Of Pranksters and Pulitzers
By RACHEL TAVARES
STATIC and FEEDBACK editor
This weekend I decided to laugh in the face of rising oil prices and falling dividends. MGMT, Beck and Spoon were playing at the Hollywood Bowl in L.A., and I decided not to let a potential depression get me down. I filled my tank, loaded up on bad puns, and hit the road.
Beck, however, was not so cheerful. For the first time live, he performed with his father, conductor David Campbell. With a full orchestra, Beck played much of the 2002 album, Sea Change — an album that inspired Rolling Stone to write, “on every song, it sounds like Beck is the only one in the room, alone with his questions and stumped for answers.” But somehow I had missed the memo that this was, according to my husband, “the most depressing album ever written.” I had noticed it was a departure for the funk-folk-cowboy, but had somehow tuned out the lyrics. I suppose one too many references to nicotine and gravy and I had come to expect so much beautiful gibberish from Beck. An admission that made my friends, wiping damp eyes in the synthetic glow outside the Hollywood Bowl, vow to print out reams of lyrics in retaliation.
Consider the following from “Guess I’m Doing Fine,” the third track on the album:
It’s only lies that I’m living
It’s only tears that I’m crying
It’s only you that I’m losing
Guess I’m doing fine.
Touché, friends, I guess that is pretty depressing. But even here, it’s couched in a protective sort of irony. Yes, he’s admitting that he’s watching an inadequate life fall to pieces — but he has to add the barb at the end.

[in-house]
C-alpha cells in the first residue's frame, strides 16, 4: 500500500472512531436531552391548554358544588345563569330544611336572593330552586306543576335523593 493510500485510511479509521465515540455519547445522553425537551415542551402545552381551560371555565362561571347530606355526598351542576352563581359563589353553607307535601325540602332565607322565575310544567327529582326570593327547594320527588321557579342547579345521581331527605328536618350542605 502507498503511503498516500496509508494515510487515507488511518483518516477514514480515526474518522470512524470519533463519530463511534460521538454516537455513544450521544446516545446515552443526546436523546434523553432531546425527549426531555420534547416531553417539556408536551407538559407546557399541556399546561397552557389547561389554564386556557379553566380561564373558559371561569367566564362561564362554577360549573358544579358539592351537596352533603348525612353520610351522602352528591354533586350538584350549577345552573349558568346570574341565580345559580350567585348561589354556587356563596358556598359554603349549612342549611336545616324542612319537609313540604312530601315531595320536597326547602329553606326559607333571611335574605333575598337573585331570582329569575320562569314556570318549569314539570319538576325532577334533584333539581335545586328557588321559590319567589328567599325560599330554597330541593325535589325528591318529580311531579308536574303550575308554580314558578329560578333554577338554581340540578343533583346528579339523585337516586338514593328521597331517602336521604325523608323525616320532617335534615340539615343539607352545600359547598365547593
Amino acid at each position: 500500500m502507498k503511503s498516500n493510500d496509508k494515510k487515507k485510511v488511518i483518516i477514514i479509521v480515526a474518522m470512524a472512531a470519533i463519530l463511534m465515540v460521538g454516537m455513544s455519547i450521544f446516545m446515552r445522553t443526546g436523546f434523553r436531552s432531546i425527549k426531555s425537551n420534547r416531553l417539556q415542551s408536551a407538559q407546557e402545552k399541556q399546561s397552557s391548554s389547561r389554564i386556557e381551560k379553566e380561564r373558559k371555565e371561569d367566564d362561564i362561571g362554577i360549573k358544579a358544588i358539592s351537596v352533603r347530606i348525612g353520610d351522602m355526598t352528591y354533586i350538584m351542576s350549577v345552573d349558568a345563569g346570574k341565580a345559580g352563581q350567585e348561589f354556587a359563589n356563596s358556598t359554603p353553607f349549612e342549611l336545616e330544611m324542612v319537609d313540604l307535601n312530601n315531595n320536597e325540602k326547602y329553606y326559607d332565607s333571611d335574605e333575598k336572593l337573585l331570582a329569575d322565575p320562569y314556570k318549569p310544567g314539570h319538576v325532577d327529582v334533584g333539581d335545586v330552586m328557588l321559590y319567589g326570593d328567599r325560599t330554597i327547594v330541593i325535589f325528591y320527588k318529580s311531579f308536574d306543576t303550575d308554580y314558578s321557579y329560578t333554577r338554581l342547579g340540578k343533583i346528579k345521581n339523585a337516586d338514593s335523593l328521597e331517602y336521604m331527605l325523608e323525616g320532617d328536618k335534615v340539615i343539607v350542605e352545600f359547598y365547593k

The subject was still fresh on my mind when Pulitzer Prize winner Junot Diaz visited Changing Hands Bookstore in Tempe, Arizona. His books, Drown and The Brief Wondrous Life of Oscar Wao, both deal with extremely weighty material. They touch on poverty, heart break, murder, suicide, drug abuse and alcoholism, cancer — the whole gamut of human suffering. Each vignette, though, is smothered with sarcasm and humor. It’s a subject that was raised during his Q & A; a cynical voice rising from the crowd. “You’re funny,” said the voice. “But the passages you read tonight deal with a guy getting dumped by his girlfriend because he cheated on her, and a mom finding out with her daughter that she has breast cancer.”
Diaz responded, and I’ll paraphrase here, that “motherfuckers will tell jokes even at a funeral.” The truth is that life goes on, and it can’t be divided into neat compartments. In life, your memories aren’t classified as tragedy and comedy. Ultimately, everything is blended together.
Which of course sounded infinitely wiser coming out of his mouth; I suppose you’d need to have a way with words to win the Pulitzer. But nevertheless, it strikes me as a fairly brilliant thing to say. There are some things that are just too tragic to absorb – you have to laugh. And there are people who cry at weddings. But as Beck played the kind of music that could unite season ticket holders to the symphony and sneering L.A. hipsters, it became glaringly apparent that it’s an overwhelmingly grayscale world.
Sept. 25, 2008